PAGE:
I have been running role-playing games for a very long time, and there are a lot of tips out there to be a better game master, but in my CENSORED years of playing, I have not seen a lot of advice for being a player. Modern role-playing games demand more and more of players these days; story games like John Wick’s Houses of the Blooded, especially. It never should be only about knowing all of the rules of the game. The player is the center of the story, and the GM should work with them to make the game more exciting. So, here are some guidelines for players that can make any game more enjoyable for themselves and everyone at the table.
1. Respect the GM’s time. Narrators spend a lot of time coming up with ideas for games. We spend hours writing and planning out plot points. Beyond coming up with cool plots for players to experience, we also have to have a good grasp of all of the rules of the game. With all of this in mind, it’s important that you show up to the game, hopefully on time and ready to play. Everyone will miss a game now and again, even the GM, but try your best to give lots of notice if you’re not going to make it and definitely call if you’re going to be late.
2. Don’t min/max your character during creation; it’s lame. The goal is to build a believable character. Heroes and villains have flaws. Flaws, to me, make your character better. Failing at rolls and things going badly make the story awesome. People can identify with your character’s struggles. Being awesome at everything gets boring.
3. Try to stay on topic. We all have been at games where everyone was talking about the latest movie or whatever and game time slips away. I have been guilty of this myself many times. Role-playing games are social and you’re playing with your friends, so talking is going to happen, just try not to let it take over the whole game. If it does, your group should think about hanging out and doing something else in addition to your game days.
4. You’re at the table to play, not surf the web. Don’t play on your cell phone or laptop. Even if someone else is role-playing a scene out, you should be paying attention to the action. That way, the GM isn’t having to repeat information you missed while playing Farmville on your iPad. If you are bored and feel like you’re not seeing enough action, talk to the GM after the game.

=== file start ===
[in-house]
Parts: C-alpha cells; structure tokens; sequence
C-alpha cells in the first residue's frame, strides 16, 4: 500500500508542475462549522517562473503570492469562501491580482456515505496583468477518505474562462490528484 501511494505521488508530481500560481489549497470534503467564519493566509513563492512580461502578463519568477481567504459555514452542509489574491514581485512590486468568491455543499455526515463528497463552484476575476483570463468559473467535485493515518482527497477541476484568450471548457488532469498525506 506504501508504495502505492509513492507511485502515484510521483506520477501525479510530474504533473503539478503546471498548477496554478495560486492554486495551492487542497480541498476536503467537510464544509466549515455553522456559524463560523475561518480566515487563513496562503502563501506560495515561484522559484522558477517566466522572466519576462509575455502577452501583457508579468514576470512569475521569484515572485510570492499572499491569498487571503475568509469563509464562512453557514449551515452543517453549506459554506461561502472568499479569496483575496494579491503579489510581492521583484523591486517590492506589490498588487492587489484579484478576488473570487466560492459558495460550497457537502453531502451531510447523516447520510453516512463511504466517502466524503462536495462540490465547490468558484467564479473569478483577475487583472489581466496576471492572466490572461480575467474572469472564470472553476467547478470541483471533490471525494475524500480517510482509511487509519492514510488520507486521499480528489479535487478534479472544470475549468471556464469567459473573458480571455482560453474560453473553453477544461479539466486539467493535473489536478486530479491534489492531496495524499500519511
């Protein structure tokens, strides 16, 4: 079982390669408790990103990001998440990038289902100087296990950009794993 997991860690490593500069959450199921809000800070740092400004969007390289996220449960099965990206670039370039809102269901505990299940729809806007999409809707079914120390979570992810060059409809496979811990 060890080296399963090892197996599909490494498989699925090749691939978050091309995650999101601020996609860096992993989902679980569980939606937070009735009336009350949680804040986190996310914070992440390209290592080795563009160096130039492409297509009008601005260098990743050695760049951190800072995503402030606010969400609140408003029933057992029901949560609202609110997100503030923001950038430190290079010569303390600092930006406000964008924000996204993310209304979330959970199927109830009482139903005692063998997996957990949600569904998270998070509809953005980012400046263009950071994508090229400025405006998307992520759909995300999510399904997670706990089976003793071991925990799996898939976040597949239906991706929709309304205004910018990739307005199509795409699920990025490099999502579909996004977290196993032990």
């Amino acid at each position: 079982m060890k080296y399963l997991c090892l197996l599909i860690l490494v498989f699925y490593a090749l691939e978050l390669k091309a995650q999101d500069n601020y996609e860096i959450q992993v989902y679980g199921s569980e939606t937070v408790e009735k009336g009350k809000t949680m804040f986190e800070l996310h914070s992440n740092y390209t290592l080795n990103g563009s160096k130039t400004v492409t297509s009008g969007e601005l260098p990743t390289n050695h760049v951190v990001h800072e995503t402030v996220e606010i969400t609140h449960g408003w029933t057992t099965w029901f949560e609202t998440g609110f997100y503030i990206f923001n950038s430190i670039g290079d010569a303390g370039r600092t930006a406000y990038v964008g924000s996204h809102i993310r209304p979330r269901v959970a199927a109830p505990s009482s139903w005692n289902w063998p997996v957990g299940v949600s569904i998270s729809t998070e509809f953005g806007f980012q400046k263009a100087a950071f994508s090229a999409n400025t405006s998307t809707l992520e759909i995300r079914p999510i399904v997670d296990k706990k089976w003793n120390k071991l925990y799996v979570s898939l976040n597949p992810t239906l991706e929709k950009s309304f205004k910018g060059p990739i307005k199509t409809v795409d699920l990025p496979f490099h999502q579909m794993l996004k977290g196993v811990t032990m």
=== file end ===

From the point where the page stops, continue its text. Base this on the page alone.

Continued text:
5. This ties into number 4 a little. I personally find digital dice an act by the devil. Every time I hear dice rolling apps make their soulless die rolling sounds, a little piece of me dies. Bring dice, people!
6. Know the difference between role-playing and real life. If another player is in character, don’t take what they say to heart. If a player’s actions are disturbing to you for some reason, be calm about talking to them about it and let the GM help to move things along.
7. Understand your character and the things he/she can do. I don’t mean you need to memorize every feat or spell, but you should know where to find the information when it’s needed. You can usually look this information up while you’re waiting for your turn and still not miss any of the action going on around you. (Helpful hint: When creating your character or adding new things like items or spells to his/her sheet, write the book and page number next to it on the character sheet.)
8. Make a background for your character and involve your GM in the process. This will help him/her write adventures that bring your character into the forefront. It also helps you play your character.
9. Don’t be a douche to other players. No one likes people who grab the spotlight all the time or do reckless things that get the party in hot water. I never kill players in my games; they kill themselves through stupidity. Now, there is a difference between being a douche and playing a character who is annoying at times, yet fun. Case in point: My friend, Jordan, has a character in my Delta Green game who talks fast, can be cowardly at times, or does crazy things without telling people what he’s doing. And, yes, everyone has thought about killing him at one point or another, but Jordan has great comedic timing and the character works well in the story. He does not, however, dominate the entire game. Knowing when to shine and when to be a supporting character takes time, but it will always make the game better.
10. You’re a storyteller, too. Your input makes the game go forward and shapes what the world your character lives in is like. You should be part of the structure of things. Work with fellow players and the GM to make the game better. Don’t sit at the table, unhappy or bored, and never say anything. Even if your GM only runs modules, you should let the GM know what you want out of the game.
We are all around the gaming table to have fun. I have played with rude, disruptive players and I have been in games with GMs who are terrible, and most of the time it’s due to a lack of communication. Players and GMs who respect one another and work together have better games.